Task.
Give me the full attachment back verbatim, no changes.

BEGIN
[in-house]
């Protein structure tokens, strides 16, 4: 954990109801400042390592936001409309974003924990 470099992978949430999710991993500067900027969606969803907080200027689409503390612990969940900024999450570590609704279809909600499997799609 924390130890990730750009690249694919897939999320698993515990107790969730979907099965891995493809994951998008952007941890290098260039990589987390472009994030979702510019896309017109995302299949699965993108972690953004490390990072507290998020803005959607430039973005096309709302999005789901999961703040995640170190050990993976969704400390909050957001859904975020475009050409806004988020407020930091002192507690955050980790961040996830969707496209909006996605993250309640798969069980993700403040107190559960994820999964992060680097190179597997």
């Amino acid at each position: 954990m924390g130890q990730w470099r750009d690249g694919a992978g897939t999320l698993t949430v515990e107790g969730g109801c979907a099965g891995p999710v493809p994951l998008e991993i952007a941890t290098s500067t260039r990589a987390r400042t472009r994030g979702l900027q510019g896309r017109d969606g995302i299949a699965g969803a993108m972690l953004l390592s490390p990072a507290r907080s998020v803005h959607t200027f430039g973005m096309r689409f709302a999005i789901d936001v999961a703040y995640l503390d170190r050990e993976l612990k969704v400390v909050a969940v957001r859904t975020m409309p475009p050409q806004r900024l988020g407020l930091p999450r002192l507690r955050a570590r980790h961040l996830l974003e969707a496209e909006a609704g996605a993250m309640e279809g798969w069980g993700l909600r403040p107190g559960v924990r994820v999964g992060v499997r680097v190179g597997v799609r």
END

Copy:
[in-house]
């Protein structure tokens, strides 16, 4: 954990109801400042390592936001409309974003924990 470099992978949430999710991993500067900027969606969803907080200027689409503390612990969940900024999450570590609704279809909600499997799609 924390130890990730750009690249694919897939999320698993515990107790969730979907099965891995493809994951998008952007941890290098260039990589987390472009994030979702510019896309017109995302299949699965993108972690953004490390990072507290998020803005959607430039973005096309709302999005789901999961703040995640170190050990993976969704400390909050957001859904975020475009050409806004988020407020930091002192507690955050980790961040996830969707496209909006996605993250309640798969069980993700403040107190559960994820999964992060680097190179597997």
């Amino acid at each position: 954990m924390g130890q990730w470099r750009d690249g694919a992978g897939t999320l698993t949430v515990e107790g969730g109801c979907a099965g891995p999710v493809p994951l998008e991993i952007a941890t290098s500067t260039r990589a987390r400042t472009r994030g979702l900027q510019g896309r017109d969606g995302i299949a699965g969803a993108m972690l953004l390592s490390p990072a507290r907080s998020v803005h959607t200027f430039g973005m096309r689409f709302a999005i789901d936001v999961a703040y995640l503390d170190r050990e993976l612990k969704v400390v909050a969940v957001r859904t975020m409309p475009p050409q806004r900024l988020g407020l930091p999450r002192l507690r955050a570590r980790h961040l996830l974003e969707a496209e909006a609704g996605a993250m309640e279809g798969w069980g993700l909600r403040p107190g559960v924990r994820v999964g992060v499997r680097v190179g597997v799609r």